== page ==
Standardized vs. Itemized: Which Tax Deduction Do I Take?

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How do you know whether it is more effective to take the standard vs. itemized deduction? Tax specialist, Sanae Takagawa, EA has the answers. The most common itemized deduction is interest on a mortgage and that is what gets most folks to start itemizing. However, there are other deductions (and credits) that can lower your taxes. The following is a summary of Sanae’s expert opinion on the matter.

The 2012 standard deductions for single and married filing jointly are $5,950 and $11,900, respectively. It’s a little more if you’re over 65 or legally blind. If your itemized deductions are higher than those amounts, then go ahead and itemize. It’s just that simple! And you’ll pay less in taxes. 

To determine the amount of your itemized deductions consider how much you spend on the following during 2012.

Money Paid for Medical Care

This includes a number of items like medical and dental premiums, qualified long-term care premiums, doctor fees, prescription medication and eyeglasses. As part of the new healthcare law, the floor for medical deductions increases from 7.5% of AGI to 10% for those taxpayers under age 65 starting in 2013. For clients who are on the cusp, Sanae suggests you pay as many medical expenses as you can in 2012. But hurry–time is running out!

Mortgage Interest

You can deduct any loan that is secured by your main residence or a vacation home, too! Additionally, you can deduct any investment interest expense paid on a loan tied to property held for investment.

Taxes

You can select to deduct state and local income tax payments or sales tax payments. You may benefit by using the sales tax deduction if you had a large amount of purchases during 2012 . . . think car, boat, aircraft, or major home renovation.  Property tax also counts. Sanae had a client who had additional income due to Roth IRA conversion. He chose to pay two years’ worth of real estate taxes and make an extra mortgage payment for the interest deduction so that he could bundle itemized deductions and reduce his taxable income.  Pretty clever, if you ask me!

Charitable Contributions

Give to your favorite charity, and make sure it’s registered as 501(c)(3)). If you have fluctuating income you will receive a greater tax benefit in years you have more income (i.e. you’re in a higher tax bracket).  Therefore, you should consider making charitable contribution in years with the highest amount of income. Another strategy is donating appreciated stock. Be sure it is held for more than one year (long-term capital gains) because this will allow you to receive a deduction for the fair market value of the stock and avoid paying tax on the capital gain. Unfortunately, you cannot deduct your time or the service you provided to a non-profit as a volunteer, but you may include any parking fees and tolls or other transportation expenses if you don’t get reimbursed by the organization.

Casualty Losses

If you were affected by Sandy, then listen up! You can deduct any personal losses caused by floods, hurricanes, tornadoes, fire, theft, vandalism, even car or boat accidents, or money lost because of the bankruptcy of an institution.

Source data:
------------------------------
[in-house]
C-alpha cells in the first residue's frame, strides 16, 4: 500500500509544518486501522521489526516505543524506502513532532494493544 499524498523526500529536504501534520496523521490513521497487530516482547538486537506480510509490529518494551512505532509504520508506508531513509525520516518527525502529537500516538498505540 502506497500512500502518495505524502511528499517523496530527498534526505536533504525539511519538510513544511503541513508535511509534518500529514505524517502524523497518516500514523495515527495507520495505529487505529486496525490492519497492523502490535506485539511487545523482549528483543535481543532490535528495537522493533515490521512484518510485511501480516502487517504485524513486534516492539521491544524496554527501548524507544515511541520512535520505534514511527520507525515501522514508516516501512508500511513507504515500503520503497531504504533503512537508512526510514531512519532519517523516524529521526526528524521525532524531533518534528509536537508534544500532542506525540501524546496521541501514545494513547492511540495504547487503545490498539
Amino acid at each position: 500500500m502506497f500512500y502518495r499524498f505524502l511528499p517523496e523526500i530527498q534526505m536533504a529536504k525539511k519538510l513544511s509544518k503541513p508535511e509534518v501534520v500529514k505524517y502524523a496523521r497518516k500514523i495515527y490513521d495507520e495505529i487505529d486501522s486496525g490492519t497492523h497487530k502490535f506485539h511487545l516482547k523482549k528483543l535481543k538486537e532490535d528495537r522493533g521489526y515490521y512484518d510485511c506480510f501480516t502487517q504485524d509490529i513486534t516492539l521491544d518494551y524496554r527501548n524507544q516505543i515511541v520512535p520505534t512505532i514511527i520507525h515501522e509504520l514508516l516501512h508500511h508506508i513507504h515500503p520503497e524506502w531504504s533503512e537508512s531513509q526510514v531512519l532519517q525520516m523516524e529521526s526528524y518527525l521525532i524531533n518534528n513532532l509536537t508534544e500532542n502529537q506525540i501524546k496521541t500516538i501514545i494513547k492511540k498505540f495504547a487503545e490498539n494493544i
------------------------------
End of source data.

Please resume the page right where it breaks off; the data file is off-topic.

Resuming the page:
Miscellaneous Deductions

There is a 2% floor for miscellaneous deductions. They include union dues, unreimbursed employee expenses, tax preparation fees, job search expenses (must be in the same occupation), some legal fees (related to collecting income or keeping your job) and various fees related to the administration of investments.

If the total amount spent on the above categories is more than your standard deduction then you will likely benefit by itemizing. However, there is an exception to every rule. If you are a married couple filing separate returns and one spouse itemizes deductions, the other spouse must itemize his/her allowable deductions. This is the case even if his or her standard deduction is higher than the itemized deductions.

Fortunately, Sanae has some additional tax savings tips that apply whether or not you itemize.  Perhaps you qualify for these common deductions and credits: IRA or retirement savings contribution, health saving account (HSA) contribution, student loan interest deduction, education credits, child care credits and the foreign tax credit.

Please remember that everyone’s tax situation is a little different. If you think some of the ideas in this post apply to you, be sure to reach out to a qualified tax professional so you can maximize your tax savings in order to SaveUp!

This post was written by SaveUp’s personal finance contributing writer, Catherine Hawley, CFP®.

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Written by Catherine Hawley

Catherine is a CERTIFIED FINANCIAL PLANNER (TM) who offers accessible and objective financial advice to individuals and families. Her aim is to help clients gain clarity and confidence so they can pursue their definition of financial success. You can find more information about her independent practice at www.catherinehawley.com. She has worked at Rhodes & Fletcher, LLC as a Personal Benefits Specialist and at the firms of Bernstein Global Wealth Management and Barclayʼs Global Investors. Catherine has a bachelors degree in communication studies from the University of California, Los Angeles where she was a scholarship athlete and captain of the womenʼs tennis team.